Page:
The <TITLE> tag of your Web site is arguably the most important element of your Web site. All the search engines consider the keywords in this tag and give those keywords a lot of importance in their ranking systems. Many search engines use this <TITLE> tag as the title of your site returned in their search results. This means that your HTML tag must not only work to your advantage for keyword scoring, it must also be compelling.
There are two elements to every Web site listing in the search engines:
- the site title, which will be blue and an activated link to the site
- the site description
Of course both must be compelling, but the <TITLE> tag has a special relevance because so many search engines use the title exactly as it appears on your page. Some search engines will use the site description that you give in the META tags, but others will not. For this reason, the <TITLE> of the site is more important than the site description.
Here are the important principles to remember when writing site titles:
A. Longer <TITLE> s are more effective because more words allow you to build a more compelling reason to visit a Web site.
B. People don't read text, they recognize words.
Point A - that longer <TITLE> s work better - is true because it takes a certain number of words to persuade someone to take action.
Remember, in a direct response approach it's difficult to offer time, money and value in just two words. People scan headlines in brochures and magazines often, even when they don't read all the information. Since the title is usually a hyperlink, it is a different color, and it is generally bold and easy to read.
When it's longer, there are more words with which to hook a reader. If something catches the readers' eye as they scroll down a list of site titles, they will hopefully read the site description. If you've done your work, they will be hooked.
Research has also shown that Point B is true. People don't read individual letters after about the time they turn 12 years old - they recognize words. Educators know that people glance at words and recognize the words by the shape they see defined by the tops of the words. If you don't believe it, take a sentence in any newspaper or book and cover the bottom half of the words.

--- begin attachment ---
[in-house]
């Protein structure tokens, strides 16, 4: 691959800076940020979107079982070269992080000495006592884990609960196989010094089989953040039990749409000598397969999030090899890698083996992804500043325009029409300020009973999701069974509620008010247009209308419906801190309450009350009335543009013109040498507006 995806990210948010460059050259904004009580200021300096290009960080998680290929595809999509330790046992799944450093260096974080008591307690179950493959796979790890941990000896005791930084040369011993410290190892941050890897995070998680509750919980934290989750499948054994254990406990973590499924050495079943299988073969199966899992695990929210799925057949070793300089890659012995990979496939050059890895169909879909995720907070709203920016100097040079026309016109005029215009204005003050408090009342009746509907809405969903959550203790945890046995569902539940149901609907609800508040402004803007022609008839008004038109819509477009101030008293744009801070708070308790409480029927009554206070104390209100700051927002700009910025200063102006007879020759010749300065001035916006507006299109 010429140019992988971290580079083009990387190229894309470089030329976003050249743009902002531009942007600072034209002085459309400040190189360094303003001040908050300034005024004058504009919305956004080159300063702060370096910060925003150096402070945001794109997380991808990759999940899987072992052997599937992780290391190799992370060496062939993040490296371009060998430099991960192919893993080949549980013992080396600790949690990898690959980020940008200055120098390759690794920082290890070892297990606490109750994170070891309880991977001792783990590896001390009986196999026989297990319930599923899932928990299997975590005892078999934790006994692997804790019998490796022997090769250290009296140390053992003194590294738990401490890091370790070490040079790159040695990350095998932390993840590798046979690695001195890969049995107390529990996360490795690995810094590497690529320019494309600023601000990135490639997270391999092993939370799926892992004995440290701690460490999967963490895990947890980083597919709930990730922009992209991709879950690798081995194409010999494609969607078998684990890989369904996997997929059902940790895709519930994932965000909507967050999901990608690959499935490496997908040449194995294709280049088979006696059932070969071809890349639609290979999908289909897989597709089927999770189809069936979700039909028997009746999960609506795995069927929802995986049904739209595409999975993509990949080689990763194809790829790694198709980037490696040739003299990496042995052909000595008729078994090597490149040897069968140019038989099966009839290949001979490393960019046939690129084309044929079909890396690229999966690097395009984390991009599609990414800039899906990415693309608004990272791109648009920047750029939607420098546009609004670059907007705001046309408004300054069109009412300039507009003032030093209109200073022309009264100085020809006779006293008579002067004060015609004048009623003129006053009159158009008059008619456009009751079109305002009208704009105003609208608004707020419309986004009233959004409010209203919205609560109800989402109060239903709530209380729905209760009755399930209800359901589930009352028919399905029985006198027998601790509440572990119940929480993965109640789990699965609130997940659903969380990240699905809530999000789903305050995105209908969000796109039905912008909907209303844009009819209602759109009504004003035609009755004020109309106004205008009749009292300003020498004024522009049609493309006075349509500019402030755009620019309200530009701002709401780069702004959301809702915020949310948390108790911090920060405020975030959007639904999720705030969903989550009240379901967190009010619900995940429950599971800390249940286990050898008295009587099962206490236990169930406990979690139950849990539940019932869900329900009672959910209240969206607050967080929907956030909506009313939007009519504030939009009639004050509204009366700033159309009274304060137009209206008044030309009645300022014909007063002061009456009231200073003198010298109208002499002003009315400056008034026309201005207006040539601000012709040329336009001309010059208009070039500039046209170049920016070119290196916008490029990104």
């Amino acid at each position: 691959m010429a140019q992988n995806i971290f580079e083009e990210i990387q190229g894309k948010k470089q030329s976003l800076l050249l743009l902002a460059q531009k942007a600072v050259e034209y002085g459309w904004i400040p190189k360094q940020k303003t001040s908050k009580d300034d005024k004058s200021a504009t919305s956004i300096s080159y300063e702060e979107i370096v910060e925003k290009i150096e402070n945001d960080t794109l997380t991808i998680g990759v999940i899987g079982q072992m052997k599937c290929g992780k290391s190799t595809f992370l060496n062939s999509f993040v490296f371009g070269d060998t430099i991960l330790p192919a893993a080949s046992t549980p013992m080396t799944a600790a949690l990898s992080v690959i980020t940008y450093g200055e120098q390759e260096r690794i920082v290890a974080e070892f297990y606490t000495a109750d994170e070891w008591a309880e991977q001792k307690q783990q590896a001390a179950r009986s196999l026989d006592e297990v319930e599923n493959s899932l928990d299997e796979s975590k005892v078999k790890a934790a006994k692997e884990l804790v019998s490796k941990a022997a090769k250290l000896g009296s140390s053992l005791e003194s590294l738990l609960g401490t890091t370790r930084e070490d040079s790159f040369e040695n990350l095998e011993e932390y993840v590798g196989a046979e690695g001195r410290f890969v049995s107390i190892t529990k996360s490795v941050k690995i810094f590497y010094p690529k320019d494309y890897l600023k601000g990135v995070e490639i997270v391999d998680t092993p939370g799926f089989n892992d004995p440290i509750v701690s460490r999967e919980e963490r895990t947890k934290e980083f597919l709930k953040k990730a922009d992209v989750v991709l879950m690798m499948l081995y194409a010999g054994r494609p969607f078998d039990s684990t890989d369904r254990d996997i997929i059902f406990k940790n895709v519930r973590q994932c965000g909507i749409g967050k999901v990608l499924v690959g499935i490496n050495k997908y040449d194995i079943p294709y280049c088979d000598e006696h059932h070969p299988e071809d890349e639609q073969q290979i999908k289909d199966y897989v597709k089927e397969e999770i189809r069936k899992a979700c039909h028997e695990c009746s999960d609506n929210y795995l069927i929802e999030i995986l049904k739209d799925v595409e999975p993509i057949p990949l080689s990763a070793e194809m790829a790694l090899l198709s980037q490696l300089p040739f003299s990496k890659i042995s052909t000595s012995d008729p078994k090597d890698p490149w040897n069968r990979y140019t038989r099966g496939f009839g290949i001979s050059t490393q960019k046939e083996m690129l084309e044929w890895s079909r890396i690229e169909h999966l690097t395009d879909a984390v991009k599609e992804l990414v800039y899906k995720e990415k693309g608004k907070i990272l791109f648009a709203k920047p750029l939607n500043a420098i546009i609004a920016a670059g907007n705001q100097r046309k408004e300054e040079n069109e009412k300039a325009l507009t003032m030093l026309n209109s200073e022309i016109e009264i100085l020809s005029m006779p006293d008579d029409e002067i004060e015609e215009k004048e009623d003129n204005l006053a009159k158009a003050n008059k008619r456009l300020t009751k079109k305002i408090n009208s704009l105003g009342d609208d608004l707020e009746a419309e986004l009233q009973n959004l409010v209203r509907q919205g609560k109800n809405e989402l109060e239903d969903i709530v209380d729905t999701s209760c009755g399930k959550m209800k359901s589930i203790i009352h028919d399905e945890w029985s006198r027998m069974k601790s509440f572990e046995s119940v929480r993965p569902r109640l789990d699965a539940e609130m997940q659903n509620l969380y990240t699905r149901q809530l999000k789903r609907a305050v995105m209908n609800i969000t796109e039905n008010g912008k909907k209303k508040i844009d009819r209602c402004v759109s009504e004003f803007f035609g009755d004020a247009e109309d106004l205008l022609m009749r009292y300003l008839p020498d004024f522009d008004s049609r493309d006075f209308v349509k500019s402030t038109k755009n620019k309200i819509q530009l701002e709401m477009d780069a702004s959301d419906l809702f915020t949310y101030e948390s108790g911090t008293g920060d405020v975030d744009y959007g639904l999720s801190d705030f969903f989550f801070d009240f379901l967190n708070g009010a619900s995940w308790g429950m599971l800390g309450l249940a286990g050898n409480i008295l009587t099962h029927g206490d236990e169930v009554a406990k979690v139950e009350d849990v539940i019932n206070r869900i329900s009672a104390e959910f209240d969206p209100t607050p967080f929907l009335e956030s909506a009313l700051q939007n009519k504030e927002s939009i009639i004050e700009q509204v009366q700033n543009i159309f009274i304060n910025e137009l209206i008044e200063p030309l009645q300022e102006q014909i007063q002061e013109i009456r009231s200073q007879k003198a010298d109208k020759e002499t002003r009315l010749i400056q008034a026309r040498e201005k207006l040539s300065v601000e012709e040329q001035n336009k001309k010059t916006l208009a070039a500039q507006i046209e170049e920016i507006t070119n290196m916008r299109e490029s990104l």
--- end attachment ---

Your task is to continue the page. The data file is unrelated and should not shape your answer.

You can still read the words with relative ease. Now, cover the top of a different sentence. You'll find that the words are harder to read because there is not much difference in the shape or line of the bottom of the words. You'll see that you recognize words by their tops, by the differences in the height of the different letters. You might think to yourself, "Interesting, but how does this apply to me and my marketing efforts?"
If people recognize words by looking at the tops of the words, and that this is accomplished because the tops of words vary in height and appearance, then sentences that start with just one capital letter and then lowercase letters will be easier to recognize and will get read first. Every little advantage helps you!
WORDS IN ALL CAPS ARE HARD TO READ! PEOPLE DON'T LIKE TO READ THEM AND DON'T READ THEM AS EASILY. RECOGNIZING THE WORDS IN THE SENTENCES IS TEDIOUS, AND THESE LISTINGS ARE FREQUENTLY OVERLOOKED.
To further illustrate the "tops of words" principle, look at how difficult it is to read this sentence:
SeNtEnCeS ThAT VaRy CaPs AnD LoWErCaSe LeTtErS ArE mAdDEnInG AnD EvEn HarDeR To ReAd.
See what a difference the tops of words can make? For this reason, construct your <TITLE> tags and site title submissions with one capital letter to start the tag, then use lower case letters for the rest of the site title. This technique is just one more advantage that you can realize over your Web site's competitors in search results.